Saturday Night Live got very lucky this week. On the one hand, that tape of Donald Trump making graphic comments about women dropped on Friday, completely transforming the entire tone and coverage of the presidential election. In doing so, it saved SNL from having to make more than one joke about vice presidential candidates Tim Kaine and Mike Pence, whose bland styles made their Tuesday debate the lowest-rated vice presidential contest of the 21st century.
On the other hand, SNL was also fortunate enough to have Lin-Manuel Miranda hosting this week. Miranda has become a bona fide celebrity thanks to the smash success of his Broadway musical Hamilton — and though he opened his monologue by joking about how most people watching SNL in middle America probably have no idea who he is, Miranda spent the episode showcasing his once-in-a-generation talent in ways that were impossible to mistake. Miranda brought his A-game to the show and raised the level of everyone else’s performance in the process.
As one might expect from the genius behind two hip-hop-inflected musicals, Miranda rapped most of his opening monologue. Most of it was new, rather than turning the templates of old Hamilton songs into commentaries on Trump (although Miranda did quote the Hamilton line “Never gon’ be president now,” sung by Alexander Hamilton’s enemies in the wake of a damaging sex scandal, while standing next to a picture of Trump). Miranda’s monologue quickly spilled out into the audience and hallway, and even dragged in SNL mastermind Lorne Michaels for a joke about how difficult it still is to procure Hamilton tickets.
SNL monologues can sometimes feel uninspired, but Miranda’s live theater experience and rap skills made his immediately stand out. It’s a testament to the rest of the episode that such a fun monologue quickly felt overshadowed. Here are the highlights:
Before viewers saw even a hint of Miranda, SNL had to address this week’s political upheaval. The cold open started with a reenactment of Tuesday’s vice presidential debate, with Mikey Day as a whiny Kaine and Beck Bennett as a stone-faced Pence. Those two impressions were good for about one joke each, which luckily is all they got before a hard cut to Alec Baldwin’s Donald Trump, back to discuss this week’s recording. As Trump, Baldwin grossly hung his mouth open for seconds at a time, and the intro ended with the camera zooming in uncomfortably on his face. Cecily Strong’s CNN anchor matched this physicality by clutching herself each time Baldwin’s Trump made another ill-advised comment. This is the kind of story so over the top that it hardly needs any SNL commentary, but that bit of uncomfortable physicality was a nice touch.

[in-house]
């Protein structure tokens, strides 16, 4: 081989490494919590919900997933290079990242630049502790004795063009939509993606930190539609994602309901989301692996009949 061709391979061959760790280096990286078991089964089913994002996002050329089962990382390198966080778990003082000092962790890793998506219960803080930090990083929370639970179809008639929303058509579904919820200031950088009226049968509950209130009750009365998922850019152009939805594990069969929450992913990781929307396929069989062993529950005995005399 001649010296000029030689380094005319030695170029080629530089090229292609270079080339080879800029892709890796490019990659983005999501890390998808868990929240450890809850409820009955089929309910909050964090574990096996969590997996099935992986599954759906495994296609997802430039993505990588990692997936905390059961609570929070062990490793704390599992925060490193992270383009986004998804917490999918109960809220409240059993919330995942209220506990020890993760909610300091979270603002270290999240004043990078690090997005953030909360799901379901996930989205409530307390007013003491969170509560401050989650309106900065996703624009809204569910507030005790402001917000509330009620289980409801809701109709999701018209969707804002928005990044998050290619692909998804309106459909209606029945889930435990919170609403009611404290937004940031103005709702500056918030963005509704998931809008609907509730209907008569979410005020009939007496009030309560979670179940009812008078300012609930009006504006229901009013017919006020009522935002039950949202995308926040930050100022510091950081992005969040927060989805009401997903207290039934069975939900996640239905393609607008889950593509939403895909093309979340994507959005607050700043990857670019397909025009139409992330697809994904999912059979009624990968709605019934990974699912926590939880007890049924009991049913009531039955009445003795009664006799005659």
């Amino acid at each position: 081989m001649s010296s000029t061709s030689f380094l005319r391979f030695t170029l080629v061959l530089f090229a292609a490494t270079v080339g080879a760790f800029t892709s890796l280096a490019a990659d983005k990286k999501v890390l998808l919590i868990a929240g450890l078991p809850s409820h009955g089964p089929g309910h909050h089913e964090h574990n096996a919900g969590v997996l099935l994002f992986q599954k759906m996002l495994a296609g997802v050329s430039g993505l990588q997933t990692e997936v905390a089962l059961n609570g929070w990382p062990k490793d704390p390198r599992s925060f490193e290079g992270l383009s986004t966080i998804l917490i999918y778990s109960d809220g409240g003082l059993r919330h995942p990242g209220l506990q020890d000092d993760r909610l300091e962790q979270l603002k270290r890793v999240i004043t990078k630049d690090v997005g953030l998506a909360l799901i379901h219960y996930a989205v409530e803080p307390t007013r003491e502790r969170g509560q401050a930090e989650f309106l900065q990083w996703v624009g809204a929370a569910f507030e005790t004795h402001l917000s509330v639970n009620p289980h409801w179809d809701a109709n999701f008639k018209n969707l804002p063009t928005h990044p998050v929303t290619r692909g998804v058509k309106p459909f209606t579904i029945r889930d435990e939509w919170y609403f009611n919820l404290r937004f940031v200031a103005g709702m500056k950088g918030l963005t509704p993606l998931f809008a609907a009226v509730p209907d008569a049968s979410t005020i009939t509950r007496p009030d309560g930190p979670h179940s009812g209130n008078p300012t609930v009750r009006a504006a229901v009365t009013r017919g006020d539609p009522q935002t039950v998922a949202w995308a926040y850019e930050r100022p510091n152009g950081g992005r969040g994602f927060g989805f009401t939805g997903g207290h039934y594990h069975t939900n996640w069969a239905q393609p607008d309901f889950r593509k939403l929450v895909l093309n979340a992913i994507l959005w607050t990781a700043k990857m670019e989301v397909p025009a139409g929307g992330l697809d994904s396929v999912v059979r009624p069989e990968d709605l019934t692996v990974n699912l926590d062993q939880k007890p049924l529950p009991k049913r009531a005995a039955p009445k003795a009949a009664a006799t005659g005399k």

Kellyanne’s day off
Kate McKinnon is the brightest star of this SNL season, and she was clearly not going to let Miranda overshadow her: In the episode’s most inventive piece of Trump commentary, McKinnon took on the role of campaign manager Kellyanne Conway. The skit portrayed her enjoying her free time, only to get repeatedly interrupted from yoga classes and grocery shopping by news of yet another Trump comment. As her defenses got more and more ridiculous (“Yes, he did say it’s gross to watch gay people eat pasta because he wants them to eat healthy foods”) before finally breaking down (“What do you want me to say? Yes, he said that. He’s crazy. He’s the worst person I’ve ever known”), McKinnon’s Kellyanne was a hilarious comment on the time commitment required to repeatedly defend Trump. Beck Bennett’s increasingly exasperated Jake Tapper was also great, considering that the real-life Tapper appears to have reached the end of his rope when it comes to interviewing Trump campaign surrogates.
Fey and Fallon return to Weekend Update
SNL alum Jimmy Fallon caught some flak for his decision to playfully tousle Trump’s hair in a recent interview — so this week’s episode brought Fallon back to his old home of Weekend Update to answer for that widely criticized bit. His former co-host Tina Fey even came as well. The two posed as undecided female Pennsylvania voters, and although Philly native Fey maintained a flawless accent throughout, she often appeared to drop any pretense of character in favor of roasting Fallon to his face (and Trump from a distance). Although not as refreshing as the episode’s Miranda and McKinnon bits, it’s always a pleasure to watch Fey unload on the culture as a whole. No one is better prepared to do so, especially since every new day of this election feels like an episode of 30 Rock.
The Wells Fargo Wagon
A lot of big stories have gotten lost in the shuffle thanks to the 2016 presidential election taking the spotlight: Mylan’s outrageous EpiPen price hike, for instance, or the recent Wells Fargo fraud scandal. SNL took on the latter in a particularly inventive way, using their musically talented host to turn the Wells Fargo situation into a parody of The Music Man. Miranda played the consummate traveling salesman, except this time he was selling unwitting townspeople fake bank accounts rather than musical instruments. Kudos to SNL for not letting Trump dominate every facet of the show — there’s plenty of other scandals to mock.
Twenty One Pilots
Twenty One Pilots brought their genre-bending music to SNL, filling the interludes between political commentary with performances of their songs “Heathens” and “Ride.”
Episode grade: A
This felt like the strongest episode of SNL in a long time — consistently entertaining, with a couple of truly dazzling peaks.